Grammar Info
N4 Lesson 3: 16/18

To feel, To think, To act as if, To want, To desire

がる is used in たがる construction, which is simply + がる.

[い]Adjective[+ がる
[な]Adjective + がる
[い]Adjective[+ がります
[な]Adjective + がります
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使用域 一般
がる is a う-Verb that is primarily used as a suffix in Japanese. When used in this way, it means ‘to act like (A)’, or ‘to show signs of being (A)’, where (A) is the word that it is attached to.
To use がる, you will need to link it to the stem form of an い-Adjective (simply remove the い), or to the stem form of a な-Adjective (do not include the な).
  • 彼(かれ)いつも女(おんな)の子(こ)前(まえ)強(つよ)がるけど友達(ともだち)中(なか)彼(かれ)一番(いちばん)怖(こわ)がり
    He always acts tough in front of girls, but amongst our friends he is the biggest scaredy-cat.
  • 犬(いぬ)嫌(いや)がる事(こと)てはいけない
    You must not do anything that the dog would not like.
がる is a verb which means ‘to give the impression of (A)’, or ‘to act like (A)’. This is very important in Japanese, as you would not usually say how somebody else feels, unless they told you directly and you are simply repeating what you heard (in which case you would use the quotation particle ).
  • トムこの新(あたら)しゲーム欲(ほ)しがると思(おも)う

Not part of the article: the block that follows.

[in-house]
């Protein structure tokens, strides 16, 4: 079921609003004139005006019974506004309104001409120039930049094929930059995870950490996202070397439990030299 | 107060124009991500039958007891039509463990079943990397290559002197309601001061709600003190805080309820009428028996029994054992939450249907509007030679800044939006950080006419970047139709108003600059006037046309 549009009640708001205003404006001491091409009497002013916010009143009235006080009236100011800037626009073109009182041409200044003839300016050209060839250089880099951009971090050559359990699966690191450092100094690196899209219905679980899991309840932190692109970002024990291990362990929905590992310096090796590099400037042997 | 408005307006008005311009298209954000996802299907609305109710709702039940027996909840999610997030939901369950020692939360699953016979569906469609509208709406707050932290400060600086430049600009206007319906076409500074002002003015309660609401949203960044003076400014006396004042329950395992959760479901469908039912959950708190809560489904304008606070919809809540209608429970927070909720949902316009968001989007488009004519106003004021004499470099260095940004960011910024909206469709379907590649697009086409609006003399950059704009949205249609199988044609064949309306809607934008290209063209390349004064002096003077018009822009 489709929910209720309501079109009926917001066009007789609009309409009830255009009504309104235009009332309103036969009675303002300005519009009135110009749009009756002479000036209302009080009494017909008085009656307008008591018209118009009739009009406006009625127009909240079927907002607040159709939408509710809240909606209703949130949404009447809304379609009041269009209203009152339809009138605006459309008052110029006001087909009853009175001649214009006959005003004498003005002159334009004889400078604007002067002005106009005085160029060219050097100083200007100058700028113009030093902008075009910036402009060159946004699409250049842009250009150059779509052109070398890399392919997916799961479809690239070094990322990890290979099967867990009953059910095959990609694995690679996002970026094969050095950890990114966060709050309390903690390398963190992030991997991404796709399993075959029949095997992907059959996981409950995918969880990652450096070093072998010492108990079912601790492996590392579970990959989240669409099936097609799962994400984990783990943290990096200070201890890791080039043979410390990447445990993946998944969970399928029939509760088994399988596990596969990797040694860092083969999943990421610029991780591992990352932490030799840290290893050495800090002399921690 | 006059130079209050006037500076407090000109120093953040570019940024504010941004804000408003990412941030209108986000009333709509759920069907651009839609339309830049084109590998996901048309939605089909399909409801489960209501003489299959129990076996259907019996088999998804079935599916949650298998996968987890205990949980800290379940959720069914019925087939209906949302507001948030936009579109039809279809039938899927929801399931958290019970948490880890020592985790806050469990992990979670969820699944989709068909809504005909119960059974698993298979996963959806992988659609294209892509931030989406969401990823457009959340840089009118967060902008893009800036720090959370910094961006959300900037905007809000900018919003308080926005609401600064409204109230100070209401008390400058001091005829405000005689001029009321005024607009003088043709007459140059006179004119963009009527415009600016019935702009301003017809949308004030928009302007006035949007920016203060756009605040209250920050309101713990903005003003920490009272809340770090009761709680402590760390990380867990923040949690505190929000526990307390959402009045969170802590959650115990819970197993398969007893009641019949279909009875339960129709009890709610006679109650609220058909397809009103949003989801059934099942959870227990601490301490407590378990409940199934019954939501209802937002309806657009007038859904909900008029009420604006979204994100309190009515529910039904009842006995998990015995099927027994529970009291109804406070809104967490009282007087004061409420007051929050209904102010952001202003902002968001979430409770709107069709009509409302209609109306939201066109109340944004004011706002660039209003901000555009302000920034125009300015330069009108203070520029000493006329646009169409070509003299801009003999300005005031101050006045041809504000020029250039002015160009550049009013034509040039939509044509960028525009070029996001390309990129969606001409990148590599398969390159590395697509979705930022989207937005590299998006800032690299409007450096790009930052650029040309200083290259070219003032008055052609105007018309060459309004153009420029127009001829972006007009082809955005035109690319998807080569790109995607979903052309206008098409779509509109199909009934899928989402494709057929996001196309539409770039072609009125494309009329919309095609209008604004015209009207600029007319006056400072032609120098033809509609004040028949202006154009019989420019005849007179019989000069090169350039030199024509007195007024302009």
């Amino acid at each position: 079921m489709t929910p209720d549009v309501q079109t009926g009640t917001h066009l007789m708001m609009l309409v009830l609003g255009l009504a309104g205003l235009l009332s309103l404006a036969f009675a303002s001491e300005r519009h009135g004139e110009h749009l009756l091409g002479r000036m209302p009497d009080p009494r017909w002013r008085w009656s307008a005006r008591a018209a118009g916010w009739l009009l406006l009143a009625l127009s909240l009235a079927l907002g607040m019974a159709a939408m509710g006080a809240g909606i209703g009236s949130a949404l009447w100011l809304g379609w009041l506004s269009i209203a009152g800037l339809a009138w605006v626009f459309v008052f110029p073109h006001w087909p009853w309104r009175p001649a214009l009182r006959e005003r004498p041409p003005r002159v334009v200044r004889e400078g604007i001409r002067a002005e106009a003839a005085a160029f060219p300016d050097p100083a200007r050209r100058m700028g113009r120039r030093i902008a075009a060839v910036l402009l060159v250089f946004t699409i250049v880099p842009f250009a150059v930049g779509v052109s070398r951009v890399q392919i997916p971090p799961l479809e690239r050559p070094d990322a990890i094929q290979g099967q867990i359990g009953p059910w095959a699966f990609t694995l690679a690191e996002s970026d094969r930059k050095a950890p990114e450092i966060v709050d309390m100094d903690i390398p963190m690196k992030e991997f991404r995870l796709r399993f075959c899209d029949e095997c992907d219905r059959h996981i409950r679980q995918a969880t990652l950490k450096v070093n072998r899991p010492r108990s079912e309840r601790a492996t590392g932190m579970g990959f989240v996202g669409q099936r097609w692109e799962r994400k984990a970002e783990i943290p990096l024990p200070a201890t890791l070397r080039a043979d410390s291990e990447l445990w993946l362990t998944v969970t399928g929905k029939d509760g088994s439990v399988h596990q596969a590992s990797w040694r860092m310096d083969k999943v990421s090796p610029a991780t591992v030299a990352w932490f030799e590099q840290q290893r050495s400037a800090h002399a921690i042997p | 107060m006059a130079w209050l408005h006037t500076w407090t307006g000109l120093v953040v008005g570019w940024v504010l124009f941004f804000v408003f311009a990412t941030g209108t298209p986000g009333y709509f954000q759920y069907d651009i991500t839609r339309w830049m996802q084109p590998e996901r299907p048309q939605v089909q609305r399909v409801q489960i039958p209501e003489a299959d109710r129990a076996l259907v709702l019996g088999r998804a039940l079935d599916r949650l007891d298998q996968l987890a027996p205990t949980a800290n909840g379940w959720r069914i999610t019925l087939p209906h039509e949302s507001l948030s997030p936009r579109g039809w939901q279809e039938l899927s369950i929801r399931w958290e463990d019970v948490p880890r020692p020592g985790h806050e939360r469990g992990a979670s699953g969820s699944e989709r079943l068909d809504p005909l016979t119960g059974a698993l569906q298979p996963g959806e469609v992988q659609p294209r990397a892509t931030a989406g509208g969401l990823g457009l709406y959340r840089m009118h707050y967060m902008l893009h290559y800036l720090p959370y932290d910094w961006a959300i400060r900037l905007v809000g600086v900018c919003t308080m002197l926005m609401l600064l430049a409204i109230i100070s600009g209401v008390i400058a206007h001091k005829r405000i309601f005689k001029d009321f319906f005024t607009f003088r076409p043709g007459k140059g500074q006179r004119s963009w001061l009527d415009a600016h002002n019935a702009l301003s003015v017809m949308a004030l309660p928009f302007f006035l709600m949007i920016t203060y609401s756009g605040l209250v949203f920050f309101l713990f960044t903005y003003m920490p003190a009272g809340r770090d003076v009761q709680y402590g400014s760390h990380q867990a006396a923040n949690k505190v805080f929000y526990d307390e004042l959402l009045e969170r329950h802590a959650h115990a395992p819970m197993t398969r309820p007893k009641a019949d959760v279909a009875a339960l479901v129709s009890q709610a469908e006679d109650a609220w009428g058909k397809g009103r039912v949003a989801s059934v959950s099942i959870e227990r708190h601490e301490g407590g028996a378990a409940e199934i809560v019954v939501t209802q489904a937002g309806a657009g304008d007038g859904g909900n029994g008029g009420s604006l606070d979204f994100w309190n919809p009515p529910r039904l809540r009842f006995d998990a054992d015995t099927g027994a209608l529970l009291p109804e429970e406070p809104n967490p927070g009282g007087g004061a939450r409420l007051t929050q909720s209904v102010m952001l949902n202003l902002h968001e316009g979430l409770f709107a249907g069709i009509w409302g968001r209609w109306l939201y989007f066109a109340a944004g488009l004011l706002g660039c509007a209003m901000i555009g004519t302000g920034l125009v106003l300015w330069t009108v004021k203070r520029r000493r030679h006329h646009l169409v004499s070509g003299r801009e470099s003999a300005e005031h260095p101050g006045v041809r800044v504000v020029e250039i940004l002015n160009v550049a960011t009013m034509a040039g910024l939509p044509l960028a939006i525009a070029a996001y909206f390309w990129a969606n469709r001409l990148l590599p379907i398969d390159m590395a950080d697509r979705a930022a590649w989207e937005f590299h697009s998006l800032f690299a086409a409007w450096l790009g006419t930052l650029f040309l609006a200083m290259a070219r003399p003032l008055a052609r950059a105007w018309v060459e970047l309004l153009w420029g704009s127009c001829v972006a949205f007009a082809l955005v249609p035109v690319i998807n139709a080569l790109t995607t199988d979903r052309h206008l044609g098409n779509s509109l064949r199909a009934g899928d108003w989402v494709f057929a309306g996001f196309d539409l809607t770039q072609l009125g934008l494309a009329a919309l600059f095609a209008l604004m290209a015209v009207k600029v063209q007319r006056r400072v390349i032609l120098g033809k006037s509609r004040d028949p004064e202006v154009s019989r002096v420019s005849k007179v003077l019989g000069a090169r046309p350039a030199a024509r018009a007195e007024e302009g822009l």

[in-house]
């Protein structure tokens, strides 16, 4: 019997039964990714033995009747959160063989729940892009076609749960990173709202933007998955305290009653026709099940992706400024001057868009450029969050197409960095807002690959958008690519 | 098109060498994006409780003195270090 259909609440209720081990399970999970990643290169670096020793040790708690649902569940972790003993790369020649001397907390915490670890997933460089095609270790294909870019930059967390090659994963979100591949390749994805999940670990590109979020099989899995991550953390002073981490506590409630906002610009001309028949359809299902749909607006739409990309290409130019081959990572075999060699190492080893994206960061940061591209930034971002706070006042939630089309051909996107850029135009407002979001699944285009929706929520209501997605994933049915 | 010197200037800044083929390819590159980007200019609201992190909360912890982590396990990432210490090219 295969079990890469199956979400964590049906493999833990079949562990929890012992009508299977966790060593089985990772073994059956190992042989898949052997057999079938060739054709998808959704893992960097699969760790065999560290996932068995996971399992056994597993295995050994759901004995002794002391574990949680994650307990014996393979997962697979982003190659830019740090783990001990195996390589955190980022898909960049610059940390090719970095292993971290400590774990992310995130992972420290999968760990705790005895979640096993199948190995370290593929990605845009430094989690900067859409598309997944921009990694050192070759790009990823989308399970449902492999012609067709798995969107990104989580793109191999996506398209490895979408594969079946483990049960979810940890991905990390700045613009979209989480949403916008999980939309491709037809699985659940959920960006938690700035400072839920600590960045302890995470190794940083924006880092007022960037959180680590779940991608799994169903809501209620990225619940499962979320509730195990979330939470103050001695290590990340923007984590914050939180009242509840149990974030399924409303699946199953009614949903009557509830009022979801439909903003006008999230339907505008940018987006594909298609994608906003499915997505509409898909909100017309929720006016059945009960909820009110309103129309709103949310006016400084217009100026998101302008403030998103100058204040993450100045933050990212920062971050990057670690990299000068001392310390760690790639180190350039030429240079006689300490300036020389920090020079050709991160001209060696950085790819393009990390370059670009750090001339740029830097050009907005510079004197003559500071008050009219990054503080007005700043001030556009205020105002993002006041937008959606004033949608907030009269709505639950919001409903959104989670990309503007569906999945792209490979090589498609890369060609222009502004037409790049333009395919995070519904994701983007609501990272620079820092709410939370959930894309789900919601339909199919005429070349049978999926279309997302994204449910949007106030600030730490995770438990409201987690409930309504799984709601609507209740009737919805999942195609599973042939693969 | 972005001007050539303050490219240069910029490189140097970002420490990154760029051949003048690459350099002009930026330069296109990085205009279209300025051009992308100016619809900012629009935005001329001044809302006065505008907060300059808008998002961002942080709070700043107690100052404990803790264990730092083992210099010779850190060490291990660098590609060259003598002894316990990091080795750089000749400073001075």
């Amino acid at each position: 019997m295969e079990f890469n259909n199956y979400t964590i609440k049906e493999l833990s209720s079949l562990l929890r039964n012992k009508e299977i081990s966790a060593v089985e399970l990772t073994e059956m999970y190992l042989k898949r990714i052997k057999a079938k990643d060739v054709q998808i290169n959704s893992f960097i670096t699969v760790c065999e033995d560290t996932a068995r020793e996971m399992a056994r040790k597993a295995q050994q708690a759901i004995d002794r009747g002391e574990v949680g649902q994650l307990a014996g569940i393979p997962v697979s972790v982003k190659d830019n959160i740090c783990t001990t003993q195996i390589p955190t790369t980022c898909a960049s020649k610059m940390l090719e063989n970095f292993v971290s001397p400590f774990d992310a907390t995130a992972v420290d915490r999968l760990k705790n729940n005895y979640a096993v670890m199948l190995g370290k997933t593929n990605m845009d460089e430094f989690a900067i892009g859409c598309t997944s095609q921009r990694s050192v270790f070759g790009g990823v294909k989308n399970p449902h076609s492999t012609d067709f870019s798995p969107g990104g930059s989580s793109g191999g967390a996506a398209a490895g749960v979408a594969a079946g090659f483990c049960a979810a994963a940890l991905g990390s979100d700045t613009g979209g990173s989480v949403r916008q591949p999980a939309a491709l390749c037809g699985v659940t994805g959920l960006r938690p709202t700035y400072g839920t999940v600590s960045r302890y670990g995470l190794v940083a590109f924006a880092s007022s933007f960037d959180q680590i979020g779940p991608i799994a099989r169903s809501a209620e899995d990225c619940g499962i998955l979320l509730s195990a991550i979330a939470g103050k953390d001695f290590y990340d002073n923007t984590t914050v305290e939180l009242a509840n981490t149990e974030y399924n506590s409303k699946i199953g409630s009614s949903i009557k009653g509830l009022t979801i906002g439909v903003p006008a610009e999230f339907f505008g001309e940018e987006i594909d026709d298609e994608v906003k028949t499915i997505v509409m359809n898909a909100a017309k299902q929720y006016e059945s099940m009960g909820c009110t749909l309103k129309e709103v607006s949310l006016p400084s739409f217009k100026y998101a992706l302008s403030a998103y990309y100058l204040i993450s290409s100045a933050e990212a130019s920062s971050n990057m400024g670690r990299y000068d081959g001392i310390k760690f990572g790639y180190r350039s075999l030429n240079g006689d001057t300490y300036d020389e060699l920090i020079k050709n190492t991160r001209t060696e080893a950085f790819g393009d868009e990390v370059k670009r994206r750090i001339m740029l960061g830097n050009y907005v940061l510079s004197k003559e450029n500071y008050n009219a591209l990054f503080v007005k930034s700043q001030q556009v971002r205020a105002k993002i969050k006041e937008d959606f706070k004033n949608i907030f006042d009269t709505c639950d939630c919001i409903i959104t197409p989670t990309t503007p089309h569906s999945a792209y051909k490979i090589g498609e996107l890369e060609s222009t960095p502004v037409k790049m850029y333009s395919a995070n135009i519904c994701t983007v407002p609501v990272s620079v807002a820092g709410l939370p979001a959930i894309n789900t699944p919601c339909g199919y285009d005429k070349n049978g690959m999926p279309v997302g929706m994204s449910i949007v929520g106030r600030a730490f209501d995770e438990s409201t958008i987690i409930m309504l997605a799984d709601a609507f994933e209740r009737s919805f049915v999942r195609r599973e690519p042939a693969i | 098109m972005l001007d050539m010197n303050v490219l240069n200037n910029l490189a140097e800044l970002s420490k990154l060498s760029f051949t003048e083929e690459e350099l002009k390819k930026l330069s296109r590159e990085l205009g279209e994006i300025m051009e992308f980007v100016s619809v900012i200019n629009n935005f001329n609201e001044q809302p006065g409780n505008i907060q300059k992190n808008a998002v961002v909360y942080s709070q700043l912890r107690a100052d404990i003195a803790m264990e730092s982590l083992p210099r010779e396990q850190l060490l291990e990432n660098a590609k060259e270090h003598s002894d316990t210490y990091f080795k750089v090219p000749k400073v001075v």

I think Tom would want this new game.
When you want to express the way you ‘think’ that someone else feels, but don’t have any direct information about it, that is when がる would be natural to use. For example, if you see someone shivering in the cold, you would say something like the following.
  • あの人(ひと)、寒(さむ)がっている。ジャケット着(き)ればいいのに
    That person seems like they are cold. It would be better if he wore his jacket. (Natural Japanese, as がる shows how he ‘appears to be acting’, rather than what he is actually feeling)
The main difference between がる, and がっている, is that がる will be used when a person usually/always acts a certain way, whereas がっている is more about the way someone/something is acting in any specific moment.
  • この子(こ)いつも新(あたら)しおもちゃ欲(ほ)しがる
    This kid always wants new toys.
  • キムは新(あたら)しパソコンほしがっている
    Kim is wanting a new computer.
がる may also be used to describe yourself (in the third person). This is when you want to express the way you think that you act/are acting, or a way you assume other people view your behavior.
  • 俺(おれ)いつも人(ひと)前(まえ)強(つよ)がる
    I always act tough in front of people. (I probably always appear to act tough)
  • 私(わたし)今(いま)、犬(いぬ)ほしがっているけど、マンション住(す)んでいるからまだ飼(か)ない
    Right now, I am wanting a dog, but since I live in an apartment, I can't get one yet. (I am currently acting like I want a dog)
Fun Fact
The use of がっている to express an ‘in the moment’ way that someone is acting, is slowly becoming less and less common in modern Japanese. Regularly, そう will be used instead, to express that someone (or something) ‘seems’ a certain way.
  • あの人(ひと)、暑(あつ)がっている
    That person looks like they are hot, don't you think. (They’re acting like they’re hot)
  • あの人(ひと)、暑(あつ)そうだ
    That person looks like they are hot, don't you think. (They seem hot)
Slow Male
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My cat is a scaredy-cat.
My younger brother acts tough (shows signs of being strong).
That kid always wants games.
[DBJG] A Dictionary of Basic Japanese Grammar
Page 2 & 123
Genki II 2nd Edition
Page 55
Tae Kim's Japanese Grammar Guide
Page 317